Hiding and Revealing
Let us notice this time how the Torah deals with those areas that people might hide from others.
In this week’s Torah portion Shoftim the following verse appears:
תָּמִים תִּהְיֶה, עִם יְהוָה אֱלֹהֶיךָ
Thou shalt be whole-hearted with the LORD thy God (Deuteronomy 18:13)
There are only two instances in the bible, where a person is required to fulfill something “with” the Creator.
Another verse states:
הִגִּיד לְךָ אָדָם, מַה-טּוֹב; וּמָה-יְהוָה דּוֹרֵשׁ מִמְּךָ, כִּי אִם-עֲשׂוֹת מִשְׁפָּט וְאַהֲבַת חֶסֶד, וְהַצְנֵעַ לֶכֶת, עִם-אֱלֹהֶיךָ
It hath been told thee, O man, what is good, and what the LORD doth require of thee: only to do justly, and to love mercy, and to walk humbly with thy God. (Micah 6:8)
Says rabbi Pinchas of Koritz.
There are only two virtues,
- Being whole-hearted
- Being truly humble
where a person can pretend, hide his true character and demonstrate to other people that he possesses those virtues.
However, within himself he can be just the opposite of those.
He can be a liar and be full of pride.
Therefore, the Torah and prophet Micah tell us that in these two areas one needs to fulfill the requirements in relation to G-d and not in relation to people.
People might not notice the lack of authenticity, but G-d sees what is going inside each person and only in such framework, will the person be able to truly fulfill (or not) these requirements.
The verses (Deuteronomy 20:2-8) state that before the Jewish army went to war, an announcement was made that certain categories of people should return home:
He who has built a new house, but has not dedicated it; he who has planted a vineyard, but has not partaken from the fruits; he who has betrothed a wife, but has not married her.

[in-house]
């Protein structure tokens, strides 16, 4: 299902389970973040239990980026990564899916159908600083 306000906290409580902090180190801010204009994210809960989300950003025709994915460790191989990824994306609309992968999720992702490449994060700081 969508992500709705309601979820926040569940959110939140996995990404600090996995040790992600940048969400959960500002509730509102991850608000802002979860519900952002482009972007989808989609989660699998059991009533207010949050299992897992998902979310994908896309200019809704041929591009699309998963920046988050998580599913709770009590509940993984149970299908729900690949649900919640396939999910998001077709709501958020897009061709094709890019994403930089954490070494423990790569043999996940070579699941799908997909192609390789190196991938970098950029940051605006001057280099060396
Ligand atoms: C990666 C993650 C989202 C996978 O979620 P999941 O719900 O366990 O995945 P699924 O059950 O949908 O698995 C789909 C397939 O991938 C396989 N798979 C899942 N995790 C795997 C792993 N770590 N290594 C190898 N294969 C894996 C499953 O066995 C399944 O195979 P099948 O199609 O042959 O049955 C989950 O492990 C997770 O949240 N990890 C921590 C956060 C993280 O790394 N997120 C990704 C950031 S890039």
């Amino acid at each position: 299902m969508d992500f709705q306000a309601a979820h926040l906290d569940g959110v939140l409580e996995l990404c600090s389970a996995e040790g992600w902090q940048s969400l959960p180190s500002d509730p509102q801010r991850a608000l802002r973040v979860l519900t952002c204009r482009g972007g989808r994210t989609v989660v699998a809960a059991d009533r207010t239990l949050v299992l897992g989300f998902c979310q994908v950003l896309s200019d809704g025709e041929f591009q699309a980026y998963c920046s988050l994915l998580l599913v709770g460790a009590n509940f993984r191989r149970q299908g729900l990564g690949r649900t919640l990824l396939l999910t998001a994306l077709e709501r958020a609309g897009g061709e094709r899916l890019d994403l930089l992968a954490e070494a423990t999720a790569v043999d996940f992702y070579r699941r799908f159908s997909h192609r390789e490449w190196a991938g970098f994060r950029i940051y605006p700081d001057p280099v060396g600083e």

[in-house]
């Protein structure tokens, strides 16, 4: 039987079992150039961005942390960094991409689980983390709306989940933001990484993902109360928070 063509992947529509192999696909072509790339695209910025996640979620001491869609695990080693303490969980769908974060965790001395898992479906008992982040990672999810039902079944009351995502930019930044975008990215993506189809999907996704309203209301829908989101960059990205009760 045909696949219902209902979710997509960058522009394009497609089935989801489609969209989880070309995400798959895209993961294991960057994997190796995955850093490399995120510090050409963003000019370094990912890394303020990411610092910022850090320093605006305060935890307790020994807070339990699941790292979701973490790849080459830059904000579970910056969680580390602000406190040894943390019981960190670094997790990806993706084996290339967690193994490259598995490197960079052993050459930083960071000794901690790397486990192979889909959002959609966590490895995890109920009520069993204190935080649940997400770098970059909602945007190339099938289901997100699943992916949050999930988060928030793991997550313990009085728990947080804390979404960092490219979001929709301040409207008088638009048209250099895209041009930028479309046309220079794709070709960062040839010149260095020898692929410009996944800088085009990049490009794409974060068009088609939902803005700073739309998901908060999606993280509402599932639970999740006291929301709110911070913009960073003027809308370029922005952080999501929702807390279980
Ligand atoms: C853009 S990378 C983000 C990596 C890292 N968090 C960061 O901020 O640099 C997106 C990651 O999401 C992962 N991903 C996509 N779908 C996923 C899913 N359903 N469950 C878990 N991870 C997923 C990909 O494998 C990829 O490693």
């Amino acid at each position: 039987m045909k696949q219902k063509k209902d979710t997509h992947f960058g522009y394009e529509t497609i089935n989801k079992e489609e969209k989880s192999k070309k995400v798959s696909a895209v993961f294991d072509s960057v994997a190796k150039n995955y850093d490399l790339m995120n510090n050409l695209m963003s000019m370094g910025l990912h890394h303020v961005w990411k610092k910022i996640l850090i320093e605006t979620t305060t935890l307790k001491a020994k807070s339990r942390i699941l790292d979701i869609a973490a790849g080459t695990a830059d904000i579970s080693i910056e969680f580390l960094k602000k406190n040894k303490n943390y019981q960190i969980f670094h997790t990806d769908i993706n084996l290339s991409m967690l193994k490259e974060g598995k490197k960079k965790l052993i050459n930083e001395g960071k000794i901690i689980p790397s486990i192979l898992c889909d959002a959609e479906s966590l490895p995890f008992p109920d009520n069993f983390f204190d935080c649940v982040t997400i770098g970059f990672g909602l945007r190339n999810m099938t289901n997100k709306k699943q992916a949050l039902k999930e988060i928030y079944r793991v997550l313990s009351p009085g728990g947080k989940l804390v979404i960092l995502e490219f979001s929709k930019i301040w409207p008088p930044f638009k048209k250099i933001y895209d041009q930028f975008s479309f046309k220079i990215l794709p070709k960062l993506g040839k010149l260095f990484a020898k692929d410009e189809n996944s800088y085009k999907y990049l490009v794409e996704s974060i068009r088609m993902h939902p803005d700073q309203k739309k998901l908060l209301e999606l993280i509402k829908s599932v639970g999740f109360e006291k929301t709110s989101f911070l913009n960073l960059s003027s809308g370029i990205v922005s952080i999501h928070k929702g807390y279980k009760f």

Verse 8 reads:
וְיָסְפוּ הַשֹּׁטְרִים, לְדַבֵּר אֶל-הָעָם, וְאָמְרוּ מִי-הָאִישׁ הַיָּרֵא וְרַךְ הַלֵּבָב, יֵלֵךְ וְיָשֹׁב לְבֵיתוֹ; וְלֹא יִמַּס אֶת-לְבַב אֶחָיו, כִּלְבָבוֹ
“And the officers shall speak further to the people and they shall say: ‘Is there a man who is fearful and fainthearted?
Let him go and return to his house and let him not make the heart of his brethren faint as well as his heart.’ “
How is the fourth category related to the previous three categories?
Rabbi Yossi Haglili explains in the Talmud, that the fourth category refers to someone who fears that he is unworthy of being saved because of his transgressions, (which are not known to other people).
And he adds that this is the reason why the other three categories were told to go home.
These three groups were sent home, so that people would not know which individuals were leaving for which reasons and those who would leave the ranks because of their sins, would not feel embarrassed.
Thus, the Torah tells us to send home many soldiers in wartime in order to save those who have hidden sins from humiliation.
Now let us learn a few expressions with the word לב – heart.
מורך לב – MORAKH LEV – cowardice
בחפץ לב – BEKHEFETZ LEV – gladfully
רחב לב – R’KHAV LEV – generous person (lit. with a broad heart)
אכל את הלב – AKHAL ET HALEV – regretted (lit. ate his heart)
Yoel & Orly
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